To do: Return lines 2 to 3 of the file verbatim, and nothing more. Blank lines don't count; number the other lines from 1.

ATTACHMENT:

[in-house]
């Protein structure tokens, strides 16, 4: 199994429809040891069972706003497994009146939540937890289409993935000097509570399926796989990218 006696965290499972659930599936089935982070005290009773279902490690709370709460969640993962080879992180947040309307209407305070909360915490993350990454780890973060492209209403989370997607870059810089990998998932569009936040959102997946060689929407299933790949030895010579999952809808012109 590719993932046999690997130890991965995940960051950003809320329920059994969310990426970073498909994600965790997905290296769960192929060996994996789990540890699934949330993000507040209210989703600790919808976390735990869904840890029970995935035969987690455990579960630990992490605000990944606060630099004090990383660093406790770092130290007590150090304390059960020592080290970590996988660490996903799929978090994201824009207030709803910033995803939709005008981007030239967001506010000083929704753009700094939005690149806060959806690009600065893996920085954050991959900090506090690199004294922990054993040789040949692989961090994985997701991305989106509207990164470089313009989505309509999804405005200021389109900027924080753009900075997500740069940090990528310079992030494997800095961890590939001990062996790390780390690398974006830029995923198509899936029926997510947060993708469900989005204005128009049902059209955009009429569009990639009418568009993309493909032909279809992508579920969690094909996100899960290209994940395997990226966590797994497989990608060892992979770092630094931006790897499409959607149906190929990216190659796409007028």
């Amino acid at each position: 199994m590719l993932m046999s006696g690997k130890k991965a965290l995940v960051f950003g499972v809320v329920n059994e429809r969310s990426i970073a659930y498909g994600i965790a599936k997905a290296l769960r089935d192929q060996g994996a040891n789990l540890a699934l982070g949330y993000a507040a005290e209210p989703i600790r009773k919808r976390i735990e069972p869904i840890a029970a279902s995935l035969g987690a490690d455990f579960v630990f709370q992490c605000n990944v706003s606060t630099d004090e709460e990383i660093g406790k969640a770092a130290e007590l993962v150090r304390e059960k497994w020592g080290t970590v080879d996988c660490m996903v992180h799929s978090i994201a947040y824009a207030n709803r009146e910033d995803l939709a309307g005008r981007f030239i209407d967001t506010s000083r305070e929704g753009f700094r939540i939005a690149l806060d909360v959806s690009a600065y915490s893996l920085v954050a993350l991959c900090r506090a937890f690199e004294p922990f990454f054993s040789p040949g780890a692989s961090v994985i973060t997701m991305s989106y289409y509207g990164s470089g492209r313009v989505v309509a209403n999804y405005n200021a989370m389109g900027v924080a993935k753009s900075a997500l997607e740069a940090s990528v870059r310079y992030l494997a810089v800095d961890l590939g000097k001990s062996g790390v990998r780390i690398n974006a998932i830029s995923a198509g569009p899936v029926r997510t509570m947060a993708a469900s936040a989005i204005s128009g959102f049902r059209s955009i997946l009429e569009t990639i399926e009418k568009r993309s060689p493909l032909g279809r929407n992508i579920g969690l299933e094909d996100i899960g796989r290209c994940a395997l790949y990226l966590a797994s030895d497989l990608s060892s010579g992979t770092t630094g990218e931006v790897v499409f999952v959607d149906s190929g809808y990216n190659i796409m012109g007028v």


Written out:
């Protein structure tokens, strides 16, 4: 199994429809040891069972706003497994009146939540937890289409993935000097509570399926796989990218 006696965290499972659930599936089935982070005290009773279902490690709370709460969640993962080879992180947040309307209407305070909360915490993350990454780890973060492209209403989370997607870059810089990998998932569009936040959102997946060689929407299933790949030895010579999952809808012109 590719993932046999690997130890991965995940960051950003809320329920059994969310990426970073498909994600965790997905290296769960192929060996994996789990540890699934949330993000507040209210989703600790919808976390735990869904840890029970995935035969987690455990579960630990992490605000990944606060630099004090990383660093406790770092130290007590150090304390059960020592080290970590996988660490996903799929978090994201824009207030709803910033995803939709005008981007030239967001506010000083929704753009700094939005690149806060959806690009600065893996920085954050991959900090506090690199004294922990054993040789040949692989961090994985997701991305989106509207990164470089313009989505309509999804405005200021389109900027924080753009900075997500740069940090990528310079992030494997800095961890590939001990062996790390780390690398974006830029995923198509899936029926997510947060993708469900989005204005128009049902059209955009009429569009990639009418568009993309493909032909279809992508579920969690094909996100899960290209994940395997990226966590797994497989990608060892992979770092630094931006790897499409959607149906190929990216190659796409007028």
């Amino acid at each position: 199994m590719l993932m046999s006696g690997k130890k991965a965290l995940v960051f950003g499972v809320v329920n059994e429809r969310s990426i970073a659930y498909g994600i965790a599936k997905a290296l769960r089935d192929q060996g994996a040891n789990l540890a699934l982070g949330y993000a507040a005290e209210p989703i600790r009773k919808r976390i735990e069972p869904i840890a029970a279902s995935l035969g987690a490690d455990f579960v630990f709370q992490c605000n990944v706003s606060t630099d004090e709460e990383i660093g406790k969640a770092a130290e007590l993962v150090r304390e059960k497994w020592g080290t970590v080879d996988c660490m996903v992180h799929s978090i994201a947040y824009a207030n709803r009146e910033d995803l939709a309307g005008r981007f030239i209407d967001t506010s000083r305070e929704g753009f700094r939540i939005a690149l806060d909360v959806s690009a600065y915490s893996l920085v954050a993350l991959c900090r506090a937890f690199e004294p922990f990454f054993s040789p040949g780890a692989s961090v994985i973060t997701m991305s989106y289409y509207g990164s470089g492209r313009v989505v309509a209403n999804y405005n200021a989370m389109g900027v924080a993935k753009s900075a997500l997607e740069a940090s990528v870059r310079y992030l494997a810089v800095d961890l590939g000097k001990s062996g790390v990998r780390i690398n974006a998932i830029s995923a198509g569009p899936v029926r997510t509570m947060a993708a469900s936040a989005i204005s128009g959102f049902r059209s955009i997946l009429e569009t990639i399926e009418k568009r993309s060689p493909l032909g279809r929407n992508i579920g969690l299933e094909d996100i899960g796989r290209c994940a395997l790949y990226l966590a797994s030895d497989l990608s060892s010579g992979t770092t630094g990218e931006v790897v499409f999952v959607d149906s190929g809808y990216n190659i796409m012109g007028v």